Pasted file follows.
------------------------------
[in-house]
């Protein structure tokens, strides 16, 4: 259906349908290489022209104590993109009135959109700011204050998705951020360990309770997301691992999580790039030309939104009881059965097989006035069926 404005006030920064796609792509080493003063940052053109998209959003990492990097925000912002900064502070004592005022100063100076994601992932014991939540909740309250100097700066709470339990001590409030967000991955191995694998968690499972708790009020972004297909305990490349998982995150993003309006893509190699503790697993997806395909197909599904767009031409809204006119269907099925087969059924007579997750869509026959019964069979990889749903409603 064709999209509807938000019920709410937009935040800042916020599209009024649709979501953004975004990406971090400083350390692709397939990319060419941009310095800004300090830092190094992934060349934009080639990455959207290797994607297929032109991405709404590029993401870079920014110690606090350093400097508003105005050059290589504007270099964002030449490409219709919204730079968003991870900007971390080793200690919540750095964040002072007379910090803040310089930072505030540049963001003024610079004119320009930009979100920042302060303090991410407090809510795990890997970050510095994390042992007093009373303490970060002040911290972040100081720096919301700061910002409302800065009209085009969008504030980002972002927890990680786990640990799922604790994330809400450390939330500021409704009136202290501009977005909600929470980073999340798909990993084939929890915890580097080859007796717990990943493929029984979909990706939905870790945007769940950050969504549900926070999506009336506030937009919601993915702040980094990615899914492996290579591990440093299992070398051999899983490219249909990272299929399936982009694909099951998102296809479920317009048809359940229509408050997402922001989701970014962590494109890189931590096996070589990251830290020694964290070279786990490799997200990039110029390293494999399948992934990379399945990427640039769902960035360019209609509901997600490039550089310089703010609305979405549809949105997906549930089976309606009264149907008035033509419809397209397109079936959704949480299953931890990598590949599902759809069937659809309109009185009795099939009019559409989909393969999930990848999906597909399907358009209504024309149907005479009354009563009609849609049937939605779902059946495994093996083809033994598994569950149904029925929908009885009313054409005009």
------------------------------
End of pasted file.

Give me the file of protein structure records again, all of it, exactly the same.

[in-house]
């Protein structure tokens, strides 16, 4: 259906349908290489022209104590993109009135959109700011204050998705951020360990309770997301691992999580790039030309939104009881059965097989006035069926 404005006030920064796609792509080493003063940052053109998209959003990492990097925000912002900064502070004592005022100063100076994601992932014991939540909740309250100097700066709470339990001590409030967000991955191995694998968690499972708790009020972004297909305990490349998982995150993003309006893509190699503790697993997806395909197909599904767009031409809204006119269907099925087969059924007579997750869509026959019964069979990889749903409603 064709999209509807938000019920709410937009935040800042916020599209009024649709979501953004975004990406971090400083350390692709397939990319060419941009310095800004300090830092190094992934060349934009080639990455959207290797994607297929032109991405709404590029993401870079920014110690606090350093400097508003105005050059290589504007270099964002030449490409219709919204730079968003991870900007971390080793200690919540750095964040002072007379910090803040310089930072505030540049963001003024610079004119320009930009979100920042302060303090991410407090809510795990890997970050510095994390042992007093009373303490970060002040911290972040100081720096919301700061910002409302800065009209085009969008504030980002972002927890990680786990640990799922604790994330809400450390939330500021409704009136202290501009977005909600929470980073999340798909990993084939929890915890580097080859007796717990990943493929029984979909990706939905870790945007769940950050969504549900926070999506009336506030937009919601993915702040980094990615899914492996290579591990440093299992070398051999899983490219249909990272299929399936982009694909099951998102296809479920317009048809359940229509408050997402922001989701970014962590494109890189931590096996070589990251830290020694964290070279786990490799997200990039110029390293494999399948992934990379399945990427640039769902960035360019209609509901997600490039550089310089703010609305979405549809949105997906549930089976309606009264149907008035033509419809397209397109079936959704949480299953931890990598590949599902759809069937659809309109009185009795099939009019559409989909393969999930990848999906597909399907358009209504024309149907005479009354009563009609849609049937939605779902059946495994093996083809033994598994569950149904029925929908009885009313054409005009």